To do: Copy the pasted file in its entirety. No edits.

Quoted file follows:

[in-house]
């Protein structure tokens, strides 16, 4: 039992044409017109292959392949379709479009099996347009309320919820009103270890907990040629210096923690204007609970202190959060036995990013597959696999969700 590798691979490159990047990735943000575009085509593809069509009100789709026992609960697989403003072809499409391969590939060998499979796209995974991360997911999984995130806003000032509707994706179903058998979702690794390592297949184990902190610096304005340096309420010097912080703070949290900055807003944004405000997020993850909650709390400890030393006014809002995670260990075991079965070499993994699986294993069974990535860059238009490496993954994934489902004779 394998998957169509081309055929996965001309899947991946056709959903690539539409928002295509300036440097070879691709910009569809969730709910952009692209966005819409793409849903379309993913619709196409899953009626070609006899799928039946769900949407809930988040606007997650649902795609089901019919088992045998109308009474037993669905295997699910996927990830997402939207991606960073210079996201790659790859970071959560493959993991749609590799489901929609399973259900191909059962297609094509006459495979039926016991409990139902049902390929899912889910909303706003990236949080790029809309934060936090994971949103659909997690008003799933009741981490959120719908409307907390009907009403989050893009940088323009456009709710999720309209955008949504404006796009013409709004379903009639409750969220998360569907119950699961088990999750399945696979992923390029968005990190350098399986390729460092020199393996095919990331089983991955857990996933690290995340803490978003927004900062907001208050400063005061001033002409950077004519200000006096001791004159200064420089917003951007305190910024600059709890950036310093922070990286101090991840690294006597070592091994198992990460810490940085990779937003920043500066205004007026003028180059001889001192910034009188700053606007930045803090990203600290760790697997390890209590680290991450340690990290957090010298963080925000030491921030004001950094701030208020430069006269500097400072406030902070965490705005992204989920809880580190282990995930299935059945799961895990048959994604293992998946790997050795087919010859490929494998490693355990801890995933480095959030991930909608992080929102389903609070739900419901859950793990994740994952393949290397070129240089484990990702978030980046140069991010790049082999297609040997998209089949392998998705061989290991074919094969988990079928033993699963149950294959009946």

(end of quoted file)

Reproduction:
[in-house]
């Protein structure tokens, strides 16, 4: 039992044409017109292959392949379709479009099996347009309320919820009103270890907990040629210096923690204007609970202190959060036995990013597959696999969700 590798691979490159990047990735943000575009085509593809069509009100789709026992609960697989403003072809499409391969590939060998499979796209995974991360997911999984995130806003000032509707994706179903058998979702690794390592297949184990902190610096304005340096309420010097912080703070949290900055807003944004405000997020993850909650709390400890030393006014809002995670260990075991079965070499993994699986294993069974990535860059238009490496993954994934489902004779 394998998957169509081309055929996965001309899947991946056709959903690539539409928002295509300036440097070879691709910009569809969730709910952009692209966005819409793409849903379309993913619709196409899953009626070609006899799928039946769900949407809930988040606007997650649902795609089901019919088992045998109308009474037993669905295997699910996927990830997402939207991606960073210079996201790659790859970071959560493959993991749609590799489901929609399973259900191909059962297609094509006459495979039926016991409990139902049902390929899912889910909303706003990236949080790029809309934060936090994971949103659909997690008003799933009741981490959120719908409307907390009907009403989050893009940088323009456009709710999720309209955008949504404006796009013409709004379903009639409750969220998360569907119950699961088990999750399945696979992923390029968005990190350098399986390729460092020199393996095919990331089983991955857990996933690290995340803490978003927004900062907001208050400063005061001033002409950077004519200000006096001791004159200064420089917003951007305190910024600059709890950036310093922070990286101090991840690294006597070592091994198992990460810490940085990779937003920043500066205004007026003028180059001889001192910034009188700053606007930045803090990203600290760790697997390890209590680290991450340690990290957090010298963080925000030491921030004001950094701030208020430069006269500097400072406030902070965490705005992204989920809880580190282990995930299935059945799961895990048959994604293992998946790997050795087919010859490929494998490693355990801890995933480095959030991930909608992080929102389903609070739900419901859950793990994740994952393949290397070129240089484990990702978030980046140069991010790049082999297609040997998209089949392998998705061989290991074919094969988990079928033993699963149950294959009946």